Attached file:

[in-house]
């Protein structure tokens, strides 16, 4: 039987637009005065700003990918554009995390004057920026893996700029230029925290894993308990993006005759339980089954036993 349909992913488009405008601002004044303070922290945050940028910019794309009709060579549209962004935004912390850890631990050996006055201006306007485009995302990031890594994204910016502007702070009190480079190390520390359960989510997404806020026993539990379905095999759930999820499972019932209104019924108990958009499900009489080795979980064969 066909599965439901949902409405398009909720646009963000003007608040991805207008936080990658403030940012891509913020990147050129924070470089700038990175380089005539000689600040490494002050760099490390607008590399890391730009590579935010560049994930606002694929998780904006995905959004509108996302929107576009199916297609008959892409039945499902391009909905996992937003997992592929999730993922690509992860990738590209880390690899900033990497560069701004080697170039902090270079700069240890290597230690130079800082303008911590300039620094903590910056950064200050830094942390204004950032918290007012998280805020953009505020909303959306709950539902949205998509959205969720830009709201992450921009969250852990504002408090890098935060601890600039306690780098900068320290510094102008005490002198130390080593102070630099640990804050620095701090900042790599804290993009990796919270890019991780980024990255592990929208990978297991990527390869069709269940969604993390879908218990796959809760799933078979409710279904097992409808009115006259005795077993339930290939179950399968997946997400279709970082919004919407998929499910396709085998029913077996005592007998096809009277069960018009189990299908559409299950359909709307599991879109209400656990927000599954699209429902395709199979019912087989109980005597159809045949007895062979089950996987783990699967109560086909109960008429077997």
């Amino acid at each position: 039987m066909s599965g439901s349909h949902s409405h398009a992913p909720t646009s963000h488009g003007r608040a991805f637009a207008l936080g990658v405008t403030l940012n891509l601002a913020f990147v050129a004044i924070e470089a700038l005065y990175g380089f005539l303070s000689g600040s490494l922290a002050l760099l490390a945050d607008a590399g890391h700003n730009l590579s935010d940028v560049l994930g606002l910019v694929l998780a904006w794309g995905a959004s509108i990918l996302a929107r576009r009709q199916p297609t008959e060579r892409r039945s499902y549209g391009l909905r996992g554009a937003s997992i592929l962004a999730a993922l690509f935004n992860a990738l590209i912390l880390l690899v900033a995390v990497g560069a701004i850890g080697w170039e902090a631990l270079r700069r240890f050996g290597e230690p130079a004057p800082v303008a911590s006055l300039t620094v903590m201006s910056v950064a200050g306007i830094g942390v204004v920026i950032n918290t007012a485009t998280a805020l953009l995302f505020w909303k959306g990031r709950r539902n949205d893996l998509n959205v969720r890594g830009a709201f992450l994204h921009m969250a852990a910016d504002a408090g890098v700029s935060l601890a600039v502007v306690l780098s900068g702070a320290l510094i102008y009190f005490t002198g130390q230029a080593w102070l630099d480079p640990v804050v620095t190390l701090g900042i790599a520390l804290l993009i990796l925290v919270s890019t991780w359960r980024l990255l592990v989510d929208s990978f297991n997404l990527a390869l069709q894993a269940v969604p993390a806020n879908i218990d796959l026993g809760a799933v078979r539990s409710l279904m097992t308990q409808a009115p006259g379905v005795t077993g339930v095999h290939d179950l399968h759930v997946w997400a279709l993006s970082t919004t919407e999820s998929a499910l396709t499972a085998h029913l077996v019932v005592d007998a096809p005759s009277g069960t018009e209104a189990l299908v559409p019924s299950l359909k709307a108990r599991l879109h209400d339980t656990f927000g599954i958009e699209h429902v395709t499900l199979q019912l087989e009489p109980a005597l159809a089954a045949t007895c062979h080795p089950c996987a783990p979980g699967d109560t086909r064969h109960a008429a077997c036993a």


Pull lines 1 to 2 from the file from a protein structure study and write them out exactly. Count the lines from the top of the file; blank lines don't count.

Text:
[in-house]
């Protein structure tokens, strides 16, 4: 039987637009005065700003990918554009995390004057920026893996700029230029925290894993308990993006005759339980089954036993 349909992913488009405008601002004044303070922290945050940028910019794309009709060579549209962004935004912390850890631990050996006055201006306007485009995302990031890594994204910016502007702070009190480079190390520390359960989510997404806020026993539990379905095999759930999820499972019932209104019924108990958009499900009489080795979980064969 066909599965439901949902409405398009909720646009963000003007608040991805207008936080990658403030940012891509913020990147050129924070470089700038990175380089005539000689600040490494002050760099490390607008590399890391730009590579935010560049994930606002694929998780904006995905959004509108996302929107576009199916297609008959892409039945499902391009909905996992937003997992592929999730993922690509992860990738590209880390690899900033990497560069701004080697170039902090270079700069240890290597230690130079800082303008911590300039620094903590910056950064200050830094942390204004950032918290007012998280805020953009505020909303959306709950539902949205998509959205969720830009709201992450921009969250852990504002408090890098935060601890600039306690780098900068320290510094102008005490002198130390080593102070630099640990804050620095701090900042790599804290993009990796919270890019991780980024990255592990929208990978297991990527390869069709269940969604993390879908218990796959809760799933078979409710279904097992409808009115006259005795077993339930290939179950399968997946997400279709970082919004919407998929499910396709085998029913077996005592007998096809009277069960018009189990299908559409299950359909709307599991879109209400656990927000599954699209429902395709199979019912087989109980005597159809045949007895062979089950996987783990699967109560086909109960008429077997």